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Physiologist built a brain scanner in 1882


Posted on Saturday, 23 August, 2014 | Comment icon 3 comments

The device worked by measuring the brain's weight. Image Credit: CC 2.0 Andrew Mason
Angelo Mosso built a device to observe how the brain functioned by weighing a person's head.
Despite the general crudity of his contraption, Mosso's "human circulation balance" machine hit upon some key concepts in neurological science long before the rise of modern medicine.

The device consisted of a special seesaw made from a long wooden plank on which the subject would be carefully balanced so that the mechanism could pick up even the slightest changes in their weight distribution.

"It looks like some kind of medieval torture device," said psychologist David Field. "I mean it's got a big strap to kind of stop the person moving around too much."

The test subject would lie down on the plank and then Mosso would ring a bell with the idea being that the person's brain would need to work harder to process the sound, requiring more blood, which in turn caused the person's head to weight more and thus tip the seesaw in one direction.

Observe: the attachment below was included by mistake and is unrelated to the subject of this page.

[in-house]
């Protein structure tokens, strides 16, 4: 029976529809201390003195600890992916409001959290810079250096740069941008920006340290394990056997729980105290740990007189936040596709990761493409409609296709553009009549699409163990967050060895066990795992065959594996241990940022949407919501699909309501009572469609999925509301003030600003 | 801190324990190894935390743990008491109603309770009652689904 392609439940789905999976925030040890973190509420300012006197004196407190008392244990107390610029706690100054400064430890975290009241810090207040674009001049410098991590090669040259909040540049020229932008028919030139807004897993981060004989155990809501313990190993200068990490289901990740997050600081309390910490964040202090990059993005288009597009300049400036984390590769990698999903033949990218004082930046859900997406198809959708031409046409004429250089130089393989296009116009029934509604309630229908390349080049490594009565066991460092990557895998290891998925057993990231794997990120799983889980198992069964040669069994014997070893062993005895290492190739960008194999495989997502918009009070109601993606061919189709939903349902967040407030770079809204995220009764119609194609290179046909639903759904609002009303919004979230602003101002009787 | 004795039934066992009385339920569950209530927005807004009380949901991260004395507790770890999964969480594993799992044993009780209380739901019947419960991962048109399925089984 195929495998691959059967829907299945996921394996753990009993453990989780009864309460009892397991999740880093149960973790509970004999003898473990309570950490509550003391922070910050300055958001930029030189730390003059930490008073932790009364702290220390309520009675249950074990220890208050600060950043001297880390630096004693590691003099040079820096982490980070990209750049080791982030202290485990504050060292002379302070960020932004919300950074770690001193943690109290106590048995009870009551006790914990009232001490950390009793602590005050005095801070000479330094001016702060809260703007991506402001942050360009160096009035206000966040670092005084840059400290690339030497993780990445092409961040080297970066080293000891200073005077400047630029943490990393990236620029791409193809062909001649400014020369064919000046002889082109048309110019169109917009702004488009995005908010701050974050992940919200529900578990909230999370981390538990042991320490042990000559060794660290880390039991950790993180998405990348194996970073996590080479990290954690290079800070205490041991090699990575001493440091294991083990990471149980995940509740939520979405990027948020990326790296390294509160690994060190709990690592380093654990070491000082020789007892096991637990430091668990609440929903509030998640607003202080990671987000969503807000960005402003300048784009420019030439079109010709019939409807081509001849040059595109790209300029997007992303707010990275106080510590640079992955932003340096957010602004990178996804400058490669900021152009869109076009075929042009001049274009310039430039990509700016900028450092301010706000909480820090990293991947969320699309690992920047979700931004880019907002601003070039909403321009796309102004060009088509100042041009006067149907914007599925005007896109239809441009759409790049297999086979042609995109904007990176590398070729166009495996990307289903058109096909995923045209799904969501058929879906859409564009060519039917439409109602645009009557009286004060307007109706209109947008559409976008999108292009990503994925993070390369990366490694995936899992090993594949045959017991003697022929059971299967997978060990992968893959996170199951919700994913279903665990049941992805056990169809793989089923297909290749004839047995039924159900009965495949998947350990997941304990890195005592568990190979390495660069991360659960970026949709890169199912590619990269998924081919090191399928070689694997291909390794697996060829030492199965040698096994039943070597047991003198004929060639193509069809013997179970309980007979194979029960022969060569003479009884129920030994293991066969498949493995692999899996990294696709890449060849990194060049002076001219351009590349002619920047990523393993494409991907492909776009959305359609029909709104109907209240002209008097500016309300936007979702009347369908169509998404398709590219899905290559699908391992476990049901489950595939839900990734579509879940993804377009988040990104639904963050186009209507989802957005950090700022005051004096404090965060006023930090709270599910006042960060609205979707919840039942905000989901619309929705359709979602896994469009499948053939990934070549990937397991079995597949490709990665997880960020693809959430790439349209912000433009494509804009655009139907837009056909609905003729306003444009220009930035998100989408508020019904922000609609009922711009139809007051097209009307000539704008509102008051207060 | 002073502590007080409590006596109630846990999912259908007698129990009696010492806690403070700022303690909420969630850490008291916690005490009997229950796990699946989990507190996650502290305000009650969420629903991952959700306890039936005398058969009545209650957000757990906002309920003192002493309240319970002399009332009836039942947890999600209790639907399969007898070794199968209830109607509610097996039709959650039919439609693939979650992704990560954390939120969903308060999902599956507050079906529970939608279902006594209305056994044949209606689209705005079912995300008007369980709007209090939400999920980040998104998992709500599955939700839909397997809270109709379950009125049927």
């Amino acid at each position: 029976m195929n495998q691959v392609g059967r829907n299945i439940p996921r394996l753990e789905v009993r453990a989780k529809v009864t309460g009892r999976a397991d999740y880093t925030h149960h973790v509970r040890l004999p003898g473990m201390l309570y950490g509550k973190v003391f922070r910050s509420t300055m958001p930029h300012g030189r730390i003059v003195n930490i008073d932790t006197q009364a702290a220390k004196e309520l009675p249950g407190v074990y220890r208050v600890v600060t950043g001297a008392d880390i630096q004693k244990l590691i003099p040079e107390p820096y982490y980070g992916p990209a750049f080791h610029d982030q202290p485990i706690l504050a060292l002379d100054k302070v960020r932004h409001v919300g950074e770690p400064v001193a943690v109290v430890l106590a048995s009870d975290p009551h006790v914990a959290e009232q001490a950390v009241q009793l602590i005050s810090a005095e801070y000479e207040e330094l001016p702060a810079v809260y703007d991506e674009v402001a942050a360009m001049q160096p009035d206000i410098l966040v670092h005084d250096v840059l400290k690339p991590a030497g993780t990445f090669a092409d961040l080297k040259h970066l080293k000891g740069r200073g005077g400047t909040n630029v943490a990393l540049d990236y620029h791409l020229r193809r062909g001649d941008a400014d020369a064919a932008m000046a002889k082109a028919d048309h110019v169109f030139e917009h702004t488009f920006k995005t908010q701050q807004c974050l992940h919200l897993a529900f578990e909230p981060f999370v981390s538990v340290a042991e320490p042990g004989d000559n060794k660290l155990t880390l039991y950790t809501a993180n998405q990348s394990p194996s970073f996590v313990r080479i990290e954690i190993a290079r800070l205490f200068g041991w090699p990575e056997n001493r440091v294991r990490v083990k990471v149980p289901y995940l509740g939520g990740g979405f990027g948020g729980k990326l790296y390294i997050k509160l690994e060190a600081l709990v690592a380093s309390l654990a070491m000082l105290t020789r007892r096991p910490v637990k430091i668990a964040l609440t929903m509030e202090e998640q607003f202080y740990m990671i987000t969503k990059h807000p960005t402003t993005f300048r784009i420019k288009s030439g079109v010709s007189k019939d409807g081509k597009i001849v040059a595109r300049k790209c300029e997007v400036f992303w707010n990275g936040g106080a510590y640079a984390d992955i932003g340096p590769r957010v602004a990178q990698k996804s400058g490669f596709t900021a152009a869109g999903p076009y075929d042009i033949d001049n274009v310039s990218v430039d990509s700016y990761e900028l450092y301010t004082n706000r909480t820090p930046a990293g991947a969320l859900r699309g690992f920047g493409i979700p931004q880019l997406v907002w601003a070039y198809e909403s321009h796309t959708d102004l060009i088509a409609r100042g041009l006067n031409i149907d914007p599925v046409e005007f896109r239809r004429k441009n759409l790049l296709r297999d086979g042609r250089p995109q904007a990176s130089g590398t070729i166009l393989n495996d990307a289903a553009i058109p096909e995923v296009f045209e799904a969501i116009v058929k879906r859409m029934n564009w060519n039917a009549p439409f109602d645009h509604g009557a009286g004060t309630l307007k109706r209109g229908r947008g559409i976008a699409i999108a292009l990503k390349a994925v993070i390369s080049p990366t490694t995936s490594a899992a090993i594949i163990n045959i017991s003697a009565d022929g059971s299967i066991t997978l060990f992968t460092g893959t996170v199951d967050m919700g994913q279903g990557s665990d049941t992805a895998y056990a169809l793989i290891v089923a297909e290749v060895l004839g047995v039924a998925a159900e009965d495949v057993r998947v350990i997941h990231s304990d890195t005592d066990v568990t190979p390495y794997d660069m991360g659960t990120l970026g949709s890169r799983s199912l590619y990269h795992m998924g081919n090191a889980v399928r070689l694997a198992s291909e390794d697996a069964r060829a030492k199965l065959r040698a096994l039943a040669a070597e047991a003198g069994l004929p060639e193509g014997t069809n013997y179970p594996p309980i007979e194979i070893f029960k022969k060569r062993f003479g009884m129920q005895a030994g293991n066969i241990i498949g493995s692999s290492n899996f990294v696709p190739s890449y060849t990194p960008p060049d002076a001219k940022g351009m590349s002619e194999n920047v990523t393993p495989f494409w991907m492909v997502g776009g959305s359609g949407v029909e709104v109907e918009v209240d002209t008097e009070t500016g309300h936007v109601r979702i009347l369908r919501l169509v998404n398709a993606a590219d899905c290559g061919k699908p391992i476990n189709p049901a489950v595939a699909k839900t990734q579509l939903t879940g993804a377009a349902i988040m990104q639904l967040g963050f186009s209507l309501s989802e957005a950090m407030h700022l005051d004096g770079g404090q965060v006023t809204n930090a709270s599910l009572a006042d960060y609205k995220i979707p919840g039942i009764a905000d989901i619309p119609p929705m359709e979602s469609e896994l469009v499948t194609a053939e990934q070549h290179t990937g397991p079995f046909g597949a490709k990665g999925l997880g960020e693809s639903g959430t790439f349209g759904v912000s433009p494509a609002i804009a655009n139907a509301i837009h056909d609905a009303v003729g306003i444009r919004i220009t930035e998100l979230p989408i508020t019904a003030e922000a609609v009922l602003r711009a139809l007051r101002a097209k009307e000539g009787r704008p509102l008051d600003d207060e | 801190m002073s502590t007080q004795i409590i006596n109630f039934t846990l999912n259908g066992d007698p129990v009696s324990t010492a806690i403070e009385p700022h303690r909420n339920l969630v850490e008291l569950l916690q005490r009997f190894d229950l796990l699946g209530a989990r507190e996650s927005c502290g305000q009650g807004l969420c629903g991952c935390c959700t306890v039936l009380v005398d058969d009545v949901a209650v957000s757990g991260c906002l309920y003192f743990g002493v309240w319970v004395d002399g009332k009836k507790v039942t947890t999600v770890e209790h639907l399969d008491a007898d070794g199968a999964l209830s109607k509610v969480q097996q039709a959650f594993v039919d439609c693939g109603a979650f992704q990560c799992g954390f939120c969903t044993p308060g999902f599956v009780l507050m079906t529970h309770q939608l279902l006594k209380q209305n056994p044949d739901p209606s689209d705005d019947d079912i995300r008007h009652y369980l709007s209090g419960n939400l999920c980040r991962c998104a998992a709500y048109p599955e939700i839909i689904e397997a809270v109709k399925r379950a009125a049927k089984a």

According to Mosso's notes the machine worked exactly as he had anticipated.

"We're sort of fascinated by seeing thought, which seems so nonmaterial - seeing it as a material thing," said psychologist Russ Poldrack. "I think people often feel like if they see it on an imaging scan, it's real in a way that it isn't real if it's just being talked about."

Source: NPR.org | Comments (3)

Tags: Angelo Mosso, Brain


 
Recent comments on this story
Comment icon #1 Posted by OverSword on 23 August, 2014, 19:57
I suppose you have to start somewhere. It's actually a really good idea.
Comment icon #2 Posted by Silent Trinity on 25 August, 2014, 6:08
A rudimentary almost clumsy start to the modern principles of today. They had to start somewhere. Actually quite interesting and somewhat logical they way they went about it.
Comment icon #3 Posted by paperdyer on 25 August, 2014, 16:17
Really a brilliant concept. I wonder how he devised his theory to even suspect that the brain worked harder when stimulated.


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